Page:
One of my dear friends is pregnant with her first baby. During the time of Covid-19, it’s already uncertain and strange. Baby showers, classes, and tours are all either non-existent, online, or reduced. Add the insecurity of the job market, balancing safety with not being too overly paranoid, and the weird limbo that everyone lives in currently with growing a human being inside of one’s body…it’s a pretty crazy time.

For her, it’s beginning to feel more and more overwhelming, since this first pregnancy for her means adding a sibling to her blended family. Covid-19, of course, complicates this even further, as her postpartum period will be balancing healing with a newborn with older children with school with keeping her sanity intact.

Where is her partner in all of this? Mostly working. Which is the setup that everyone (mostly) enjoys. Financially, he’s the heavyweight in that household. Which works well until one matches a demanding job with demanding hours with family. In that case, work doesn’t accommodate. And so, being the one that will be just staying home, the household and parental duties land on her.

The only advice I could offer (that I recommend to everyone, EVERYONE) was to get a postpartum doula.

“Seriously,” I gushed. “I didn’t even know about postpartum doulas until kid number 3. And even with older kids and my partner to help, they were amazing.”

My friend laughed and said she had tried explaining that to her fiancee, but he shrugged it off.

“It’ll be fine. We have my mom down the street, the girls can help, and when I’m home, I’ll help, too! It’ll be great.”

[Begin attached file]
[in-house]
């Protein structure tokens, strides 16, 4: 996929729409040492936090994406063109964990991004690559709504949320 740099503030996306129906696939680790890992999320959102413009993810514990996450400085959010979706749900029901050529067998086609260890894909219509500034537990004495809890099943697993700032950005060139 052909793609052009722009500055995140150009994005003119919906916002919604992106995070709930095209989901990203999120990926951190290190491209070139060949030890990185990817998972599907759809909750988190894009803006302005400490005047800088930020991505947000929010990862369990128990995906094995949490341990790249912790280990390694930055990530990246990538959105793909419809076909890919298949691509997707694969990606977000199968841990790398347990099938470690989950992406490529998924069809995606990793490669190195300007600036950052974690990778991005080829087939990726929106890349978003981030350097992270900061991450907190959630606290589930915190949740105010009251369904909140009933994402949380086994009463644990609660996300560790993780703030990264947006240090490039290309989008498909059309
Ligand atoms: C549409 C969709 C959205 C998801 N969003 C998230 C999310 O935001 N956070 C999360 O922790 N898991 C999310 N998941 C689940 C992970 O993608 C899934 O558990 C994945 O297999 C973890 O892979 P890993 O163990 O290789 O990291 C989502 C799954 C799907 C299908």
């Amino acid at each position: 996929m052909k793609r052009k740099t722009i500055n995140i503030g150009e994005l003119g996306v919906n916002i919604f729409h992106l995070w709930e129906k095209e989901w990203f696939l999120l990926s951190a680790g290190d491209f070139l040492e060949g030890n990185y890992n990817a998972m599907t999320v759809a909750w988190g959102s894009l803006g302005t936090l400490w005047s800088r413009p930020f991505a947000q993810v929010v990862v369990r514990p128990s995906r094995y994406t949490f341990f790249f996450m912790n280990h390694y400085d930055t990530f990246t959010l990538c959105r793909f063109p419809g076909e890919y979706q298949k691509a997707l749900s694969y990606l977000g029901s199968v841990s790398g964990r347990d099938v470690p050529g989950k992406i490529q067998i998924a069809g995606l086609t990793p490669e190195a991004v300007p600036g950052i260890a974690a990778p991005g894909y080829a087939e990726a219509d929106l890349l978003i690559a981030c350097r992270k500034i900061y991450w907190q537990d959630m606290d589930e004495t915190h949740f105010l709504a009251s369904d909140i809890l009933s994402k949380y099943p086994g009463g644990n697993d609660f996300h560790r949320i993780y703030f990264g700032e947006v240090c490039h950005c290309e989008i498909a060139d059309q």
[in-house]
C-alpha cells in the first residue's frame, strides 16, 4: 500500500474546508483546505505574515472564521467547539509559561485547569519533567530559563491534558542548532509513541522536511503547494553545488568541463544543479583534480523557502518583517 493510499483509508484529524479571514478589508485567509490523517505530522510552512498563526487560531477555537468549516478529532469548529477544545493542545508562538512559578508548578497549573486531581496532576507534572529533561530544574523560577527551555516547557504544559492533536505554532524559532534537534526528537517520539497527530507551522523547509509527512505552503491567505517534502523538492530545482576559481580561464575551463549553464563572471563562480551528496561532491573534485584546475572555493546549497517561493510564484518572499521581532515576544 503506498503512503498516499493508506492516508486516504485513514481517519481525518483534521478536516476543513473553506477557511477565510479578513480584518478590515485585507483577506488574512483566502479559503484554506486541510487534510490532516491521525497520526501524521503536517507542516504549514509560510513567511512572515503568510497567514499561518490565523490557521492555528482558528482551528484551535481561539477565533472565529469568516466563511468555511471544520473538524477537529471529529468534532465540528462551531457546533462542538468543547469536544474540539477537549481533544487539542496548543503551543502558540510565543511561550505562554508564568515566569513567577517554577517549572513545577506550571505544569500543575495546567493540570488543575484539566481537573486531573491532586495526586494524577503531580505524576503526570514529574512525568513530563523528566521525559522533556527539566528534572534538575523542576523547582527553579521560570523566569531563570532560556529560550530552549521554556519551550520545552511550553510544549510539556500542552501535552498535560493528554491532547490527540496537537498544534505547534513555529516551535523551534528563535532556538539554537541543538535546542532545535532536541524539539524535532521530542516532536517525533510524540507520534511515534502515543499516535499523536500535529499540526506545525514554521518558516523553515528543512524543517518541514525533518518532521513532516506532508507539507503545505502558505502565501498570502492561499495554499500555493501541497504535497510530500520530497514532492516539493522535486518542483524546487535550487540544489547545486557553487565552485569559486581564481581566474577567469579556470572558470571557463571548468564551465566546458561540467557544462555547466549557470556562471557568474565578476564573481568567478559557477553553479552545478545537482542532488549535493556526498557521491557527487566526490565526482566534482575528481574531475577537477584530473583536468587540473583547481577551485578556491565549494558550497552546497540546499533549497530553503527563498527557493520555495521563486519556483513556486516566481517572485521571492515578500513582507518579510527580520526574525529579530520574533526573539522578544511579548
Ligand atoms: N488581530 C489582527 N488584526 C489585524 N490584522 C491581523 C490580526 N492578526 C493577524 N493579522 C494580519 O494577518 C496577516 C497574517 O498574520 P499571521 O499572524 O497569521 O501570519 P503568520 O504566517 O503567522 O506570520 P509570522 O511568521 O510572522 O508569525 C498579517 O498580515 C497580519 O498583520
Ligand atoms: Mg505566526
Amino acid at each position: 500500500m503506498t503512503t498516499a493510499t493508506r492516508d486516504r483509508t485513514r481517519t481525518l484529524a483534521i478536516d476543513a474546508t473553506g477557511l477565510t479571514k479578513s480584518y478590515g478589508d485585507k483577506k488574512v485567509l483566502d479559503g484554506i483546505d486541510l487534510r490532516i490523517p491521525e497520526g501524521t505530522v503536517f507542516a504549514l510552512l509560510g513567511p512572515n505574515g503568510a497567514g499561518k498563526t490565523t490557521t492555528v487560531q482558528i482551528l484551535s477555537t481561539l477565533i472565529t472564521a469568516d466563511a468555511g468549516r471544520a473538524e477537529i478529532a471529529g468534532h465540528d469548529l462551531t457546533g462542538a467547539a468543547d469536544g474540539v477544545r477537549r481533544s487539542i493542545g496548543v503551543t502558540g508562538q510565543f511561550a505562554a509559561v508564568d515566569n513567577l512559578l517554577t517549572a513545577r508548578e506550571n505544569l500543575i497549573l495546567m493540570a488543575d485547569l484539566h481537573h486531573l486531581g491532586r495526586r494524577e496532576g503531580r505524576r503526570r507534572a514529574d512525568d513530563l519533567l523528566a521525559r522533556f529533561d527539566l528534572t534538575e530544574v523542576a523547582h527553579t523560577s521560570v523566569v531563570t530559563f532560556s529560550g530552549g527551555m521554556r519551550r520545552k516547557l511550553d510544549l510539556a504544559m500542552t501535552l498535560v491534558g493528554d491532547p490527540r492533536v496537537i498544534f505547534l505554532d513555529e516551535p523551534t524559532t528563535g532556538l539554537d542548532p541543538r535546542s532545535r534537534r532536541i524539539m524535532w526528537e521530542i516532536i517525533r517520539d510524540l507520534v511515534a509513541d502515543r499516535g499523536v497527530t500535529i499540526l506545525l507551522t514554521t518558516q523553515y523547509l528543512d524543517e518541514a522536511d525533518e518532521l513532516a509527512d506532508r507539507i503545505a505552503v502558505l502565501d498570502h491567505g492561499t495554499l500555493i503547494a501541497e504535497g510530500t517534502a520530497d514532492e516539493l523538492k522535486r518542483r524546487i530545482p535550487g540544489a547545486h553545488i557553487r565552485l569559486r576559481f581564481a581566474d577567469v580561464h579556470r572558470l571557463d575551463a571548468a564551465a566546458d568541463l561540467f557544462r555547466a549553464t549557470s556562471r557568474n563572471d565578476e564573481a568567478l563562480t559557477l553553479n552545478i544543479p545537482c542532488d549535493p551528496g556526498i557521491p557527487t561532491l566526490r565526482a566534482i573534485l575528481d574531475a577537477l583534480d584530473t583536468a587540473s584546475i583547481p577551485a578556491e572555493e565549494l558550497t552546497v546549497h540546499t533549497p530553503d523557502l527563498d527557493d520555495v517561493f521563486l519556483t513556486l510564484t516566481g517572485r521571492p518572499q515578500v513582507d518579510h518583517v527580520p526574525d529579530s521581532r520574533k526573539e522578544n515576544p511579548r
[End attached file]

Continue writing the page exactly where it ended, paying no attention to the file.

My own partner did the same thing, somewhat offended. “What? Why? I’ll be home for two weeks. And then we have the older two. And my mom would happily come over all the time. She loves to see her grandbabies. And my friends would gladly come and help.”

It’s not the same. It’s not the same. It’s not the same.

Everyone reading this blog post who is currently or will be pregnant: Hire. A. Postpartum. Doula. And if you cannot afford one, reach out anyway, because 1) payment plans and 2) sometimes there are doulas who can offer free services.

Note: Doulas are worth all the monies. And there will be a future blog post exploring why the privilege of having a doula means they deserve money for their emotional and physical labor, but also the barriers that exist for those who would benefit the most from doula work. Yes, it’s a bit complicated.

And still. A lot of people will be met by that simple refrain: “It’ll be fine.” A wave of the hand. A shrug of the shoulders. A (seemingly condescending) smile.

“It’ll be fine.”

And then a feeling will sprout beneath the ribs, a worry, a flutter, a weight. And then people will wonder, Will it be fine? Am I being too overly dramatic? Maybe I’m just being paranoid. Or Why don’t they understand? I don’t know how to express this.